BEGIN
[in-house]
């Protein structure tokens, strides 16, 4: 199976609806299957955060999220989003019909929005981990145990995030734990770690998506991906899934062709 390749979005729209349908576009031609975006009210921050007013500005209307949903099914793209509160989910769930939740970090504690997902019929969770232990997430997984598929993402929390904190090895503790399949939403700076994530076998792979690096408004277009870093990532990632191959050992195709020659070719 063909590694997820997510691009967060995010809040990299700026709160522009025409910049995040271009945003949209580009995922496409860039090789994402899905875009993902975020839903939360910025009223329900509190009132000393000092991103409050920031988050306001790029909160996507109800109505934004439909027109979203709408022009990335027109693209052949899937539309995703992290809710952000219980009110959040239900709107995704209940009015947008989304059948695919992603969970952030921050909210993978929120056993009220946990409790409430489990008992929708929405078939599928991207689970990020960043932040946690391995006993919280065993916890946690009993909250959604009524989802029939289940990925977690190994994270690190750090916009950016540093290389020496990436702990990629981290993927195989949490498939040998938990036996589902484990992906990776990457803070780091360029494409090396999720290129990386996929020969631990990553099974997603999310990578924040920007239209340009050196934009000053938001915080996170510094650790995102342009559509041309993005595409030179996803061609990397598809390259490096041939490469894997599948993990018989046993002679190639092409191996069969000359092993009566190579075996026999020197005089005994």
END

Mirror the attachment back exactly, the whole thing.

[in-house]
């Protein structure tokens, strides 16, 4: 199976609806299957955060999220989003019909929005981990145990995030734990770690998506991906899934062709 390749979005729209349908576009031609975006009210921050007013500005209307949903099914793209509160989910769930939740970090504690997902019929969770232990997430997984598929993402929390904190090895503790399949939403700076994530076998792979690096408004277009870093990532990632191959050992195709020659070719 063909590694997820997510691009967060995010809040990299700026709160522009025409910049995040271009945003949209580009995922496409860039090789994402899905875009993902975020839903939360910025009223329900509190009132000393000092991103409050920031988050306001790029909160996507109800109505934004439909027109979203709408022009990335027109693209052949899937539309995703992290809710952000219980009110959040239900709107995704209940009015947008989304059948695919992603969970952030921050909210993978929120056993009220946990409790409430489990008992929708929405078939599928991207689970990020960043932040946690391995006993919280065993916890946690009993909250959604009524989802029939289940990925977690190994994270690190750090916009950016540093290389020496990436702990990629981290993927195989949490498939040998938990036996589902484990992906990776990457803070780091360029494409090396999720290129990386996929020969631990990553099974997603999310990578924040920007239209340009050196934009000053938001915080996170510094650790995102342009559509041309993005595409030179996803061609990397598809390259490096041939490469894997599948993990018989046993002679190639092409191996069969000359092993009566190579075996026999020197005089005994």